From the Journals

LAA Closure noninferior to DOACs to prevent AF-related events


 

FROM THE JOURNAL OF THE AMERICAN COLLEGE OF CARDIOLOGY

Left atrial appendage closure was noninferior to use of direct oral anticoagulants for the prevention of atrial fibrillation (AFib)–related events in high-risk patients, based on data from 402 adults.

Given the limitations of vitamin K antagonists for preventing stroke in AFib, “a novel site-specific therapeutic alternative, mechanical left atrial appendage occlusion [LAAO], entered clinical practice,” but has not been compared with current safe and effective oral anticoagulants, wrote Pavel Osmancik, MD, of University Hospital Kralovske Vinohrady, Prague, and colleagues.

In a study published in the Journal of the American College of Cardiology, the researchers randomized 201 moderate- or high-risk adults with nonvalvular AFib to LAAO and another 201 to direct oral anticoagulants (DOAC).

Patients in the LAAO group underwent transesophageal echocardiography to exclude left atrial thrombi and underwent implantation with Boston Scientific’s Watchman, Watchman-FLX, or Abbott’s Amulet devices. Patients in the DOAC group received rivaroxaban, apixaban, or dabigatran at the manufacturer-recommended dose.

The primary outcome was a composite of complications related to procedures or devices, thromboembolic events (including stroke), and clinically significant bleeding. After an average of 20 months follow-up, 35 patients in the LAAO group and 41 in the DOAC group met the primary outcome (11% per 100 patient-years vs. 13% per 100 patient-years).

In addition, no differences appeared between the groups for the endpoint components of all-stroke/transient ischemic attack event (subdistribution hazard ratio, 1.00), clinically significantly bleeding (sHR, 0.81), or cardiovascular death (sHR, 0.75).

Nine patients experienced major complications related to LAAO, including clinically significant bleeding (sHR, 0.81; 95% CI, 0.44-1.52) and cardiovascular death (sHR, 0.75; 95% CI, 0.34-1.62). Major LAAO-related complications occurred in nine (4.5%) patients, with a short-term (up to 7 days or hospital discharge) complication rate of 2.1% and a 2.7% late complication rate. The late complications included three pericardial effusions, one of which resulted in death, the researchers wrote.

The study findings were limited by several factors, including the inability to assess the differences among the components of the composite primary endpoint. For example, “Regarding the primary endpoint, stroke reduction may be more important than bleeding reduction,” the investigators wrote.

The results were strengthened, however, by the enrollment of a high-risk AF population and is the first known randomized trial to compare percutaneous LAAO and DOACs for stroke prevention in this group. But the late complication rate of 2.7% is “suboptimal” and safety issues reinforce the need for refinement of operator technique and device technology with LAAO, they concluded.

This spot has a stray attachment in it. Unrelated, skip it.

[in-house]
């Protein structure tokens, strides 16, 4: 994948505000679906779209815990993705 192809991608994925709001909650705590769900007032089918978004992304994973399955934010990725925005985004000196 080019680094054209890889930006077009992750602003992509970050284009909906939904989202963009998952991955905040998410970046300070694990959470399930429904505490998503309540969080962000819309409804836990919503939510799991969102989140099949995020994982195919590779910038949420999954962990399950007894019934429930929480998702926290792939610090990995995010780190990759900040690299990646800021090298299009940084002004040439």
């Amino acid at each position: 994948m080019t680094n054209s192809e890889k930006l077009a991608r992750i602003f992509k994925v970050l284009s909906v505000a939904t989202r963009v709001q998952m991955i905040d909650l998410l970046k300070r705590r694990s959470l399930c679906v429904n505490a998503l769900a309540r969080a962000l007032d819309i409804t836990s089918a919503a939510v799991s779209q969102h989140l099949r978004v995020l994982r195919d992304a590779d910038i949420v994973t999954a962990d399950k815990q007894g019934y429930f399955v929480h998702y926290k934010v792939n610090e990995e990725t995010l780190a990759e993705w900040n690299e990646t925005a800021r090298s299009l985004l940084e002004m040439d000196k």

‘Important step forward,’ with caveats

“How LAAO might stack up against DOAC therapy has remained an open question: Compared with warfarin, DOACs are easier to use and are associated with a reduction in mortality, driven by a substantially lower risk of intracranial hemorrhage and fatal bleeding,” wrote Matthew J. Price, MD, of the Scripps Clinic in La Jolla, Calif., and Jacqueline Saw, MD, of Vancouver General Hospital, in an accompanying editorial.

Dr. Matthew J. Price, director of the cardiac catheterization laboratory at the Scripps Clinic in La Jolla, Calif. Bruce Jancin/Frontline Medical News

Dr. Matthew J. Price

Previous studies of LAAO have shown a reduced risk of gastrointestinal bleeding, but procedure hazards interfered with long-term benefits, they said. The current study findings of similar rates of stroke and lower bleeding rates with LAAO, compared with DOAC, “are provocative given the clinical consensus that DOACs are safer, well tolerated, and generally better than warfarin, which was an easy target for transcatheter LAAO, given warfarin’s extensive limitations,” the editorialists wrote. Although the findings lend support to the use of LAAO, clinicians should consider several caveats such as the inclusion of patients who were “not optimal candidates for long-term OAC but were selected because they were at high risk for bleeding or because OAC treatment had already failed.”

However, “despite its imperfections, PRAGUE-17 is an important step forward and reinforces the role of transcatheter LAAO as a stroke-prevention strategy for patients with [AFib] at high risk of bleeding or medical treatment failure, even in the modern era of the DOACs,” they concluded. “Going forward, successful enrollment in ongoing and planned clinical trials while avoiding off-label procedures will be critical to define the appropriate use of transcatheter LAAO in expanded patient populations.”

The study was supported by the Ministry of Health of the Czech Republic. Dr. Osmancik disclosed speaking honoraria from Bayer and Abbot. Dr. Price’s financial disclosures included honoraria, speaker bureau fees, and/or research grants from Abbott Vascular, AstraZeneca, Boston Scientific, Chiesi USA, Daiichi Sankyo, and Medtronic. Dr. Saw disclosed receiving unrestricted research grant support several Canadian research institutes and fees and honoraria from AstraZeneca, Abbott Vascular, Boston Scientific, and Servier, among other drug companies.

SOURCES: Osmancik P et al. J Am Coll Cardiol. 2020;75:3122-35; Price MJ, Saw J. J Am Coll Cardiol. 2020;75:3136-9.

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